Sharps & Flats

Mogwai's migrainous wankery has absolutely no potential for popular appeal.


Carlene Bauer
December 15, 1999 10:00PM (UTC)

Pavement front man Stephen Malkmus once told Melody Maker that he thought Mogwai was the best band of the 21st century. It's possible that the Scottish quintet has already played out that endorsement. The band makes music that is elementary and epic at once, usually erected with nothing more than twinkling riffs, a lugubrious two-step on drums and a sometimes migrainous, sometimes serene guitar undercurrent. It's a neat trick -- once. Performed over and over, on three albums, a remix record and two EPs, it's a rock 'n' roll swindle, one that Mogwai has pulled off with the help of an adoring indie rock cognoscenti.

Mogwai won the hearts of this mostly male cabal because the band's boring, grandiose non-rock has no potential for popular appeal. If members of the boys' club can take the repetitive, glacial-paced attack like a man they'll end up with a musical favorite safe from co-opting sorority girls.

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But this scenario's nothing new. In an act of self-preservation, his indie world is always declaring some group The Only Band That Matters (see Tortoise, Modest Mouse, Cat Power, Sleater-Kinney, etc). Sometimes it's easy to see what the fuss is about, but Mogwai make it difficult. On "EP + 2," a follow-up to this year's "Come On Die Young," the band continues to move away from the loud-soft terrorism practiced on "Young Team" (1997) and toward a majestic, menacing calm layered with the occasional wash of horns, piano trills or found sound. To say anything more profound about the EP would require spending some time staring at the speakers, waiting for enlightenment and settling for the uneasy feeling that the indie rock cabal knows more than you do. The music must be as transcendent as they say it is, right? Especially with portentous song titles like "Burn Girl Prom Queen" and "Rage: Man."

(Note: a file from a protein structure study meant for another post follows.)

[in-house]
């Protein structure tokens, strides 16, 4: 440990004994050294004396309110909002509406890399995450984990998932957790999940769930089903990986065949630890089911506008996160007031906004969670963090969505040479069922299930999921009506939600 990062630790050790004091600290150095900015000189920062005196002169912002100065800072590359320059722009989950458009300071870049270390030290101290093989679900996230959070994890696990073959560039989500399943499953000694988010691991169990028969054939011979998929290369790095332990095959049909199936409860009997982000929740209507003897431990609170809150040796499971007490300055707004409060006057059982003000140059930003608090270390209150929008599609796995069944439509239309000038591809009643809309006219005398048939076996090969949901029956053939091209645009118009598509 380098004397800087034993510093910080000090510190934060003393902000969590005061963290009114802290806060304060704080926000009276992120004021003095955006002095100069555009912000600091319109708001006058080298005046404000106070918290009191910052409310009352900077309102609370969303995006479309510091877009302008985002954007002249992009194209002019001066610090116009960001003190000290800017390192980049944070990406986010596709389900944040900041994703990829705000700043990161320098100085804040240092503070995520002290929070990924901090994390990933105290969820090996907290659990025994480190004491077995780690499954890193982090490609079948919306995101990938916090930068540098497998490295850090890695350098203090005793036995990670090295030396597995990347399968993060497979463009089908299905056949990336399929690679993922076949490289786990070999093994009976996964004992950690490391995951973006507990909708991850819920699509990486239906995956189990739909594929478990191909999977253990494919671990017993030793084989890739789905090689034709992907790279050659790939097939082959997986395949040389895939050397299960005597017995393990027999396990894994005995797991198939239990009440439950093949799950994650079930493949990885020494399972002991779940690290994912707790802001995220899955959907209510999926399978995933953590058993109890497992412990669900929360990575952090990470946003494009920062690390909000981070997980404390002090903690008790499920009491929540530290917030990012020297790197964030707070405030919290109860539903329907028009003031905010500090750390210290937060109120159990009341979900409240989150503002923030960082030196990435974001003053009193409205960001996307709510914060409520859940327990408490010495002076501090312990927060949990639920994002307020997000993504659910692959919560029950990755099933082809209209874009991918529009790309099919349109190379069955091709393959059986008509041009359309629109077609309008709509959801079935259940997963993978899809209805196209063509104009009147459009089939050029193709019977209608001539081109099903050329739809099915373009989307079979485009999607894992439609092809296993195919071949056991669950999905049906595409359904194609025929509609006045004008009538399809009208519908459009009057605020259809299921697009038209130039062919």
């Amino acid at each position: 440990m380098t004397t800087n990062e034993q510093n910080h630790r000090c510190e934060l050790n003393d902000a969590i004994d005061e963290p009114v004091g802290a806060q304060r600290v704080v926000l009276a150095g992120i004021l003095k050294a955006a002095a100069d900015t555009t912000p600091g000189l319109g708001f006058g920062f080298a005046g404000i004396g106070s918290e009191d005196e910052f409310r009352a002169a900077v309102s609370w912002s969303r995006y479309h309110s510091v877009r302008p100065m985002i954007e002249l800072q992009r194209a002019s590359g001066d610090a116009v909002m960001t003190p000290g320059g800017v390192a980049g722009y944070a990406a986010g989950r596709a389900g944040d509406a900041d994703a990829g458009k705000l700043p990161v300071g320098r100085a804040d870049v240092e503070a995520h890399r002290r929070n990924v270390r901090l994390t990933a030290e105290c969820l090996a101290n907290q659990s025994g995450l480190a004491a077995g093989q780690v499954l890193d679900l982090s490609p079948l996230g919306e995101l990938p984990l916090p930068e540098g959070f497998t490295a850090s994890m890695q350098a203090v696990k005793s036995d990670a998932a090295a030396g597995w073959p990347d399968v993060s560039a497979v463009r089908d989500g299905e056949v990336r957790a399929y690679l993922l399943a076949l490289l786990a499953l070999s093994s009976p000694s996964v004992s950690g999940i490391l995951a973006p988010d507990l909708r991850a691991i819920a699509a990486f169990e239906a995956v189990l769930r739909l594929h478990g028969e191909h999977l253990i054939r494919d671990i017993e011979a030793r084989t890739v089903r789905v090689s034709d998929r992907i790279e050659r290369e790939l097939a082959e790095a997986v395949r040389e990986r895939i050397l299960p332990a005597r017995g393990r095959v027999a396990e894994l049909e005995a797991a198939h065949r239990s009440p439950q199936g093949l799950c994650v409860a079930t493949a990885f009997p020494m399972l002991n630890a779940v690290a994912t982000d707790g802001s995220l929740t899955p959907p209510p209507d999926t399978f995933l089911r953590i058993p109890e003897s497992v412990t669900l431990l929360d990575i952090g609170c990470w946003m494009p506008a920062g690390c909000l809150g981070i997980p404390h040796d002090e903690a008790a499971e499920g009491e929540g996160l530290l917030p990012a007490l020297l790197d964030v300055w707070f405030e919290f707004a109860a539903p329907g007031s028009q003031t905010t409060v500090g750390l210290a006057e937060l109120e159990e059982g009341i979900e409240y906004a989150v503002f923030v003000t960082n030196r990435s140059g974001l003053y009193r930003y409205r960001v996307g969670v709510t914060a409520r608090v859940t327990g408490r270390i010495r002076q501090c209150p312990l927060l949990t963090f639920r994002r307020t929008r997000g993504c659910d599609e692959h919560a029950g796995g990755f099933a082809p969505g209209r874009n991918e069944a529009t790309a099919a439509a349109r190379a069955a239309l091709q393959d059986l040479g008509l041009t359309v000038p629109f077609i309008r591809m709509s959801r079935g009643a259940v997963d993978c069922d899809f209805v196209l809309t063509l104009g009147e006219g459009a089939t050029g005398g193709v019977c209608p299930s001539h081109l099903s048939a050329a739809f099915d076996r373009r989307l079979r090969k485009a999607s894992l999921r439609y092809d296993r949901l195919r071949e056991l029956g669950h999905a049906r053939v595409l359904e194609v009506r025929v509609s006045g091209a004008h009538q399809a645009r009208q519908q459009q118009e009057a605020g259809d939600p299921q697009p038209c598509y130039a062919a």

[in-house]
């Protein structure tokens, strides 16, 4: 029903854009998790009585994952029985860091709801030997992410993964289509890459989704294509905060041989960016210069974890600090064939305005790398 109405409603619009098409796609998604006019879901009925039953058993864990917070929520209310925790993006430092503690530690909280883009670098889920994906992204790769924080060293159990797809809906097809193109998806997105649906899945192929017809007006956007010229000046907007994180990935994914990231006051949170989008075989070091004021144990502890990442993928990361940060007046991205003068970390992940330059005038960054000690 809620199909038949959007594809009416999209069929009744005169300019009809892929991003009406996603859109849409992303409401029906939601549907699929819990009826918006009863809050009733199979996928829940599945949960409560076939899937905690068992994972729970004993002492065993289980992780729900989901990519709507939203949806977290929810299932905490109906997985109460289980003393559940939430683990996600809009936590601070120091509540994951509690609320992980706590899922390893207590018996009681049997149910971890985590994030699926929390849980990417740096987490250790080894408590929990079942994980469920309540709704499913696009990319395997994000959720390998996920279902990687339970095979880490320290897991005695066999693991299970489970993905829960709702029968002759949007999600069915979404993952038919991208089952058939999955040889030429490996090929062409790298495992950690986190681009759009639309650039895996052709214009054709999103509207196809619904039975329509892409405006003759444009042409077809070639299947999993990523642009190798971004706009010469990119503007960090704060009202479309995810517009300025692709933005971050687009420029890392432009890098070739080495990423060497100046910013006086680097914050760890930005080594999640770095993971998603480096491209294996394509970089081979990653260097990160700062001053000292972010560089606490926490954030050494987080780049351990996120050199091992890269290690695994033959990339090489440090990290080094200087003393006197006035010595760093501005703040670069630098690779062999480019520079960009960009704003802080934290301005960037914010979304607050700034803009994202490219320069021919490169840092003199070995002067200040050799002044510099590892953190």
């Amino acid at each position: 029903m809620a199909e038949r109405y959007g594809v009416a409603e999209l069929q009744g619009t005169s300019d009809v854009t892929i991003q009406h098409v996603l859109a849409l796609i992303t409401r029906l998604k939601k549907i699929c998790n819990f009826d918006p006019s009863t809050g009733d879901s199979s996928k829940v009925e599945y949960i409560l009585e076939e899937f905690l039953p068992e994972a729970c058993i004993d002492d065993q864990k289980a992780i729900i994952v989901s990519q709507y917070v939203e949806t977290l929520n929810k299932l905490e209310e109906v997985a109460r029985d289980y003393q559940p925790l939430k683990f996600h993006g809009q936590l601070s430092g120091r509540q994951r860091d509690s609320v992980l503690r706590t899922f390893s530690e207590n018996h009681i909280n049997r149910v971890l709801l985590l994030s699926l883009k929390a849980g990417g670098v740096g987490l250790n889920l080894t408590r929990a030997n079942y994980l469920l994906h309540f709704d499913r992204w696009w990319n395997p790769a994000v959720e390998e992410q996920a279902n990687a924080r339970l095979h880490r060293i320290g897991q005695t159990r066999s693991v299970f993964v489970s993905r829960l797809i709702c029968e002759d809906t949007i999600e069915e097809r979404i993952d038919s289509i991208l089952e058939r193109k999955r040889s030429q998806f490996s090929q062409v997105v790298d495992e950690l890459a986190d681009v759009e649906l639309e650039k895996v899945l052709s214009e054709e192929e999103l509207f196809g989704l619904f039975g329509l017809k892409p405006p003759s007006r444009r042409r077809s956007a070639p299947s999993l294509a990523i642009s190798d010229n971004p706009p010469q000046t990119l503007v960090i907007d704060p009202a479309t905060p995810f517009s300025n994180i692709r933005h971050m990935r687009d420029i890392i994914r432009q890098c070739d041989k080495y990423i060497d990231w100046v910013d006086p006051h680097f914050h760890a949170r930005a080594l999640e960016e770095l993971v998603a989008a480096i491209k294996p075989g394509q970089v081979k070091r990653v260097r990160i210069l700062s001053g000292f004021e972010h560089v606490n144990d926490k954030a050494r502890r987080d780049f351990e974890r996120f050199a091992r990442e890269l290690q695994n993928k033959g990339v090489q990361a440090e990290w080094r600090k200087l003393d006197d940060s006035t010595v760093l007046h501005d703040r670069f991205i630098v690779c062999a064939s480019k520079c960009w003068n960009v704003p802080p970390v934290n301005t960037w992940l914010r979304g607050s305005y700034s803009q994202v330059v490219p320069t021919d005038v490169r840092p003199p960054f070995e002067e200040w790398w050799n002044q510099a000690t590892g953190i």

"Rage=This Girl Critic" is more like it. Because I tried to appreciate the record and ended up with the same complex I got from attending Mogwai's 1998 CMJ Music Marathon show, which I caught on the advice of a friend whose praise of the band was as hyperbolic as Malkmus'. I don't know what I was expecting, but it wasn't a bunch of Scottish kids grinding out a horrific guitar evil without a climax in sight. When I glanced around the cramped furnace of a bar to see if I was the only one in pain, it seemed that some rock 'n' roll rapture had occurred. Those of us who weren't in the know -- or who weren't stoned -- had been left behind on Earth to weather some apocalypse brought down by five Druidlike soccer thugs shrouded in hooded sweatshirts and hunched over their instruments.

This sight must have been unbearably lovely to the guy next to me, because he was leaning against the wall, eyes closed, a smile on his face, looking very much like he was enjoying the abuse. A girlfriend stood next to him, looking puzzled but still game. We were two of the only females in a room packed with sweaty boys going apoplectic from all the instrumental flogging. Which now makes me think that pity, not paranoia, should be the proper response to all those bewitched boys: making sound critical judgments must be awfully difficult to manage when your hands are so full of wankery.


Carlene Bauer

Carlene Bauer is an editor at Elle magazine.

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